On Sept. 5, 2005, shortly after Hurricane Katrina The Johnsville News wrote:
...it appears that the criminal element in New Orleans will be moving on. It will be interesting to see if this exodus of refugees (politically correct: evacuees?) and the associated parasitic criminal element from New Orleans turns out anything like the 1980 Mariel Boat Lift. As cubanet.org described it:
Floods of refugees crossed the Florida Strait in 1980 during the six-month Mariel Boat Lift, when Fidel Castro temporarily lifted restrictions preventing his people from leaving their Caribbean homeland.
More than 125,000 people left Cuba; among them the "undesirables"--people from the nation's prisons and insane asylums...
It turns out that 150,000 evacuees from New Orleans ended up in Houston. This has not been good news for Houston. A Katrinna crime wave has hit the city. The murder rate has spiked.
NPR recently did a story - Houston Examines Post-Katrina Spike in Violent Crime:
Police in Houston late last year noticed an increase in homicides. At the time, they downplayed the potential role of Hurricane Katrina evacuees. Now, the Houston Police Department says hurricane survivors were at least partly responsible for the spike in violence.
HOUSTON (Reuters) - Police in Houston reported a 23 percent jump in murders over the last year as the fourth largest U.S. city grappled with 150,000 evacuees from New Orleans and no extra money to cope with the influx.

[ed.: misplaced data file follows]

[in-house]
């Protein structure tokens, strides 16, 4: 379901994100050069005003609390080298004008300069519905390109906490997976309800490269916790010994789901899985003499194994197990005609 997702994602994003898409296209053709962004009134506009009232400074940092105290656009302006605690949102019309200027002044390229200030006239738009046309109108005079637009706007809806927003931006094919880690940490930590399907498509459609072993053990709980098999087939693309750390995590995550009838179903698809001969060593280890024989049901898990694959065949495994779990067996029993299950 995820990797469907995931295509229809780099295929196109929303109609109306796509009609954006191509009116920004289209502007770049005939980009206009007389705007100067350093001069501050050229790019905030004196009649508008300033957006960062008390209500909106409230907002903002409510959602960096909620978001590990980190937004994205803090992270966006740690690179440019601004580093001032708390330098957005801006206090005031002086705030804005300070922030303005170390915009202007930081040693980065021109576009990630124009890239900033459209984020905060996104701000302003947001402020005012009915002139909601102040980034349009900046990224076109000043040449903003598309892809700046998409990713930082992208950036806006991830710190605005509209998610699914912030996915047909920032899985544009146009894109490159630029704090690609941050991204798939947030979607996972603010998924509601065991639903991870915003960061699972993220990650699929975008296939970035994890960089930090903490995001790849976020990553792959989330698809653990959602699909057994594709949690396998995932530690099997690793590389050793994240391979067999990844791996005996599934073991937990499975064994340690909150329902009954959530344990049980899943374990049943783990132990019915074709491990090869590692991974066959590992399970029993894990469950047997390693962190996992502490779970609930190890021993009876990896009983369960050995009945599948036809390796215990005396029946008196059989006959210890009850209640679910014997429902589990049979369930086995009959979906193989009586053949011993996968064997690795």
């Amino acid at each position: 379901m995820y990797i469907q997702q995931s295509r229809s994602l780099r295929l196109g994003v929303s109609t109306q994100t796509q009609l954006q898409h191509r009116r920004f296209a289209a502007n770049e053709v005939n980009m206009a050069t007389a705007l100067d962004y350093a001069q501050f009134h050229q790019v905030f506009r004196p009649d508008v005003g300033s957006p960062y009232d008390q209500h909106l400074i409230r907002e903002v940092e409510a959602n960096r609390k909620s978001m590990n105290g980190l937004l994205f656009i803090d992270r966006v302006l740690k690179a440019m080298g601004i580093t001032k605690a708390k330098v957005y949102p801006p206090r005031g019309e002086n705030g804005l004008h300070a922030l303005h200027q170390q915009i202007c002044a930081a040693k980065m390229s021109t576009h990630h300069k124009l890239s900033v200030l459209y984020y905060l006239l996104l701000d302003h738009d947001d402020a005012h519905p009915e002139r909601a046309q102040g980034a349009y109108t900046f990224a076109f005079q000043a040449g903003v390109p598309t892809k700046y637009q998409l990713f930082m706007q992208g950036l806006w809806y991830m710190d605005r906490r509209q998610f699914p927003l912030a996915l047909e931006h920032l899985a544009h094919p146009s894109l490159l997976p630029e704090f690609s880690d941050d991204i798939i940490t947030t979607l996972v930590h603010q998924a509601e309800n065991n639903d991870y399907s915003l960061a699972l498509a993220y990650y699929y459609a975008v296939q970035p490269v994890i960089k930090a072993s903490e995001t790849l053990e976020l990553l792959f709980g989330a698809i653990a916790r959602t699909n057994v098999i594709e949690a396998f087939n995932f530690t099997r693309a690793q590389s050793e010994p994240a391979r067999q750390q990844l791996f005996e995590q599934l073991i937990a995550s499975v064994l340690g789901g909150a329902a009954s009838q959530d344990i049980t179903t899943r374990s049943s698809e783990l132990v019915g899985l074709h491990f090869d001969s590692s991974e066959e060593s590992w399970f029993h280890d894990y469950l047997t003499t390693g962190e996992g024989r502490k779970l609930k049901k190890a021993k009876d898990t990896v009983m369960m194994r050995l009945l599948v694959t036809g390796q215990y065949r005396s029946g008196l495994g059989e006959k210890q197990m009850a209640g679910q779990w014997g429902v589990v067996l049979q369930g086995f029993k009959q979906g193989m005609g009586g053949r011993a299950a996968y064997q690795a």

Police statistics show that 336 people were murdered in Houston in 2005, compared to 273 the previous year.
The city's murder rate was already increasing before Hurricane Katrina hit on August 29, city officials say, and was worsened by a staffing shortage in the police department.
Police say at least 10 of the deaths have included suspects or victims from New Orleans, a city that had one of the highest U.S. murder rates for years, leading the country in 2002 and 2003.
Houston's spike in murders came sharply into focus over the Thanksgiving holiday when 14 people were killed during the long weekend, about twice the usual number.
LA Times reported:
HOUSTON — Eight gang members who moved here from New Orleans after Hurricane Katrina have been arrested as suspects in 11 slayings, police said Friday.
The arrests follow a recent surge in violence in the Houston area, which police attribute partly to Katrina evacuees. A gang unit formed two weeks ago to investigate the crime wave has linked the killings to rival New Orleans gang members trying to get a foothold in Houston.
"They basically just took their battles from New Orleans to here," Houston police spokesman John Cannon said.
Is this story really that surprising? Were criminals going to stop being criminals just because they moved? As NPR noted, Houston now offers a valuable laboratory to study how criminal behaviour is changed when the criminals are relocated.
Evacuees landed in high-crime ZIP codes [Houston Chronical, Jan. 20, 2006]
New Orleans' Crime Down, Houston's Crime Up--Is there a Katrina Link? [Crim Prof. blog]
New Orleans: Why rebuild a criminal cesspool? [TJN, Sept. 5, 2005]